Tag: WebAssist

Adding Many 2 Many Relationships to DataAssist Search

Suppose you have a many-to-many relationship and you use WebAssist DataAssist (WADA) to manage one of the tables, but you want to allow the end user to filter these events based on the many-to-many relationship? This tutorial will guide you through adding that capability. At the time of this posting, I did not find a tutorial for this in the WebAssist website.

If that was not clear, perhaps the example will help. Lets assume you have a list of articles and a list of publications. Many of your articles are published in more than one publication. You manage this with a many-to-many table that connects the two. If that isn't clear, Google "database many-to-many relationships." You have a results page that displays the articles, but you want to allow the end user to filter the results based on a specific publication.

You can view the demo of this here: http://www.blazingimages.com/demos/WADAm2msearch

To do this, first you create your database with the relationship. You can get the sample data for this demo here.

To do this, first create your table management using WADA's wizard. In this case I only created the results and search pages. I also chose to include the search form in the results page, so all the changes could be in the same script, but this can easily be adapted to the external search form as well. If the relationship is the only thing you want to search on, your best choice here is to include some field for the search in order to generate the rest of the search form behaviors and then remove the unwanted fields after you add the many-to-many search.

With the results page created, the first thing we need to do is modify the query for the results table. In the example, the original query came out like this:

 Default Query for results page.

We need to join the the many-to-many table to the query and include DISTINCT into the query so that we do not get duplicates of the same article when no filter is applied. Without DISTINCT, one row will appear for any given article for each publication the article is in.


Click to enlarge the image. The modified query reads:

"SELECT DISTINCT articles.id, title FROM articles LEFT JOIN (articles2publications) ON (idarticles=articles.id) ORDER BY id ASC"

Notice that I specified articles.id in the query. I used id for the primary key column in all the tables. If you have the same column name, you need to specify which table you are referring to. If they ar all unique you don't. Another place this can go wrong is if you use unique id names like idarticles, but also name the connecting column of the many-to-many table idarticles.

Next you need to modify the search behavior code. The original code read:

Original Search Behavior Code.

$WADbSearch needs another array value to include a search for the many-to-many table. In this example, the join statement connects the many-to-many table on the article id, but does not put any output into the recordset, so you need to know the table structure because we want to filter on the publication id. The produces the query that says show all articles that are in the specified publication. The many-to-many table uses idarticles and idpublication. In this case, I would not need to specify the table in the where clause, but I have included it anyway to demonstrate that you can include it in the WADA Search behavior.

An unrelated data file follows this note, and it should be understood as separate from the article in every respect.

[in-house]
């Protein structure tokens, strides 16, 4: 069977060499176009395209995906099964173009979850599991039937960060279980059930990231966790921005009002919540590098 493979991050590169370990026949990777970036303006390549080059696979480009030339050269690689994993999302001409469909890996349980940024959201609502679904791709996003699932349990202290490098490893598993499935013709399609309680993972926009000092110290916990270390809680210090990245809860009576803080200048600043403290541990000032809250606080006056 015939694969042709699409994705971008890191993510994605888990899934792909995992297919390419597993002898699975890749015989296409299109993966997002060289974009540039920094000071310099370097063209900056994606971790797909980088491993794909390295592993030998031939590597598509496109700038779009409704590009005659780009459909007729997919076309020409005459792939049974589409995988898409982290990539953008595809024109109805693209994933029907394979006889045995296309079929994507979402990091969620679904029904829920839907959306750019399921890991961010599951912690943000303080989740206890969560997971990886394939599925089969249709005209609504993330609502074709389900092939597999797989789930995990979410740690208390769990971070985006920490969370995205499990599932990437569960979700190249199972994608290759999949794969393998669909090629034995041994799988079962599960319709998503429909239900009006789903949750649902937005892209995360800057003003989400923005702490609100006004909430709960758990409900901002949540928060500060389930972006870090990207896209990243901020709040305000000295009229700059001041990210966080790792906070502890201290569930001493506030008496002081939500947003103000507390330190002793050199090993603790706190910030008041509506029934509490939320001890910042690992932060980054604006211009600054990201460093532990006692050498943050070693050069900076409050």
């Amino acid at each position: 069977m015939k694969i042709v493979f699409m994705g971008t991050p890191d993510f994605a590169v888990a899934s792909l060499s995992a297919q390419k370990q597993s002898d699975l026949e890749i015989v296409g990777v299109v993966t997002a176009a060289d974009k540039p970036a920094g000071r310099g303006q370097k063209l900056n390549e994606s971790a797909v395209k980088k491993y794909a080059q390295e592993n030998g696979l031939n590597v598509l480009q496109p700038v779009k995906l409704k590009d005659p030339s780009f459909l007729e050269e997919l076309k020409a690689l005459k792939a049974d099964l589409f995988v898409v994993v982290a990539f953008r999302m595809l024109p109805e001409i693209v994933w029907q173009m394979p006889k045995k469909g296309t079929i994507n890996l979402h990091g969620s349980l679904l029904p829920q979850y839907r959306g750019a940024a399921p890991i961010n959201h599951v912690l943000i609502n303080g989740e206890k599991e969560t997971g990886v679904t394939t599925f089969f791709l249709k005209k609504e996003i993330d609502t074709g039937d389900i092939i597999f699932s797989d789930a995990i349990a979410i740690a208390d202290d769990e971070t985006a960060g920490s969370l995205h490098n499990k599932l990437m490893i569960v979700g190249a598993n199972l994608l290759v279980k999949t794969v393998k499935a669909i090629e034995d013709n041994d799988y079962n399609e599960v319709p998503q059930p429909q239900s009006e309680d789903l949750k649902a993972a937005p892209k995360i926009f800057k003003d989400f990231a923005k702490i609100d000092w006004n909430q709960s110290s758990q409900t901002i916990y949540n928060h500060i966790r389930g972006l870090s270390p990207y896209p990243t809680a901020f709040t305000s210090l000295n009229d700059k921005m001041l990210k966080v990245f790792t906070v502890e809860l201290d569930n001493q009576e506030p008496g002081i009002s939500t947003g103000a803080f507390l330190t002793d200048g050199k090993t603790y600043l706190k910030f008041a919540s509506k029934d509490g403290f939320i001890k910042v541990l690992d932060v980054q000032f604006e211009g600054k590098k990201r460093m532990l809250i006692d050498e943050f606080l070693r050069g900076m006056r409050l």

Modified search behavior

Click to enlarge the image. S_publications will be the name of the search form input we are going to add. Notice the name of the function is different. WADA Search includes:

  • addComparisonFromEdit for textbox inputs
  • addComparisonFromCheck for checkbox input and
  • addComparisonFromList for dropdown and multi-select inputs.

Many-to-many tables connect ID's, so the third parameter NEEDS to be "=". Finally, the last parameter is 1. That last parameter has to do with the type of qualifier that is placed around the statement. 0 is for text comparison (e.g. name='joe'). 1 is for numeric comparisons on numeric fields (e.g. id=1), and 2 is for dates.

Finally, create a recordset of the table on the other side of your many-to-many relationship. In this case that is publications. The recordset is used to create a dynamic list of the publications that the end user can filter on. Add a row to the search form and modify it to add the new search element, in this case S_publications. Be sure to include a non dynamic fist element that has no value to allow all your relationship elements to be included. In this example, that would translate to displaying all articles regardless of which publications they are in.

Final added search form element

Click on the image to enlarge it.

That is it. Try the demo to see how it works.


Sortable Rows with Data Assist



This tutorial began based on work done by Brial Michel. His tutorial can be seen here. I want to thank him for the work he did on this which gave me a jump start on my project.

I frequently use and customize Adobe Dreamweaver Developer Toolbox (ADDT) previously InterAKt Kollection Pro for my custom built content management systems. As usual, for every good thing Adobe puts on the table, they have to take a good thing off. In this case, it is ADDT which will not receive any further development and has to be hacked to be compatible with PHP 5.3.